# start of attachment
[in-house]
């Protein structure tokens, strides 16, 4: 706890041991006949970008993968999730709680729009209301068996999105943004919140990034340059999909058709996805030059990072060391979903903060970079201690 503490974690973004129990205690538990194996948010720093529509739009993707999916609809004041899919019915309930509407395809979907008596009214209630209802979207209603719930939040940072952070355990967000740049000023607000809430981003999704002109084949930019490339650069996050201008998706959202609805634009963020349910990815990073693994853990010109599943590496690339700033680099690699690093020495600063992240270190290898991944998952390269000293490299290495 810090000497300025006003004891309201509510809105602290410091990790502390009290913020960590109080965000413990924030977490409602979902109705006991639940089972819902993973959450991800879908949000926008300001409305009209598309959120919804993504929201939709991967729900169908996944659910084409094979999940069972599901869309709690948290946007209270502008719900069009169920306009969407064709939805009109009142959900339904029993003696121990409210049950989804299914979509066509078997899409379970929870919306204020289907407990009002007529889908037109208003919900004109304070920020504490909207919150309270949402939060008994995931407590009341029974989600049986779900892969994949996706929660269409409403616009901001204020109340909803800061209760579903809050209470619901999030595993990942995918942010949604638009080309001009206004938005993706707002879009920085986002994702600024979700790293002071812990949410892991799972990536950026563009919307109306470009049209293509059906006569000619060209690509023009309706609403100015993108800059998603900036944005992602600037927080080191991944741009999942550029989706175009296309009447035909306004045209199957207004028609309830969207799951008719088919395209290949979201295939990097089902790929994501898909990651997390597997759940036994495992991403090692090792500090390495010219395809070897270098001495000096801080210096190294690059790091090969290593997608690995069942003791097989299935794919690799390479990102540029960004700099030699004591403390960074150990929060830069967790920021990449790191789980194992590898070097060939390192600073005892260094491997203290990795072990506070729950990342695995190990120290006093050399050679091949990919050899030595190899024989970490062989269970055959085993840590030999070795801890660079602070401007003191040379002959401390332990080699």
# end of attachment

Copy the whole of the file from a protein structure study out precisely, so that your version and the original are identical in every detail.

[in-house]
């Protein structure tokens, strides 16, 4: 706890041991006949970008993968999730709680729009209301068996999105943004919140990034340059999909058709996805030059990072060391979903903060970079201690 503490974690973004129990205690538990194996948010720093529509739009993707999916609809004041899919019915309930509407395809979907008596009214209630209802979207209603719930939040940072952070355990967000740049000023607000809430981003999704002109084949930019490339650069996050201008998706959202609805634009963020349910990815990073693994853990010109599943590496690339700033680099690699690093020495600063992240270190290898991944998952390269000293490299290495 810090000497300025006003004891309201509510809105602290410091990790502390009290913020960590109080965000413990924030977490409602979902109705006991639940089972819902993973959450991800879908949000926008300001409305009209598309959120919804993504929201939709991967729900169908996944659910084409094979999940069972599901869309709690948290946007209270502008719900069009169920306009969407064709939805009109009142959900339904029993003696121990409210049950989804299914979509066509078997899409379970929870919306204020289907407990009002007529889908037109208003919900004109304070920020504490909207919150309270949402939060008994995931407590009341029974989600049986779900892969994949996706929660269409409403616009901001204020109340909803800061209760579903809050209470619901999030595993990942995918942010949604638009080309001009206004938005993706707002879009920085986002994702600024979700790293002071812990949410892991799972990536950026563009919307109306470009049209293509059906006569000619060209690509023009309706609403100015993108800059998603900036944005992602600037927080080191991944741009999942550029989706175009296309009447035909306004045209199957207004028609309830969207799951008719088919395209290949979201295939990097089902790929994501898909990651997390597997759940036994495992991403090692090792500090390495010219395809070897270098001495000096801080210096190294690059790091090969290593997608690995069942003791097989299935794919690799390479990102540029960004700099030699004591403390960074150990929060830069967790920021990449790191789980194992590898070097060939390192600073005892260094491997203290990795072990506070729950990342695995190990120290006093050399050679091949990919050899030595190899024989970490062989269970055959085993840590030999070795801890660079602070401007003191040379002959401390332990080699």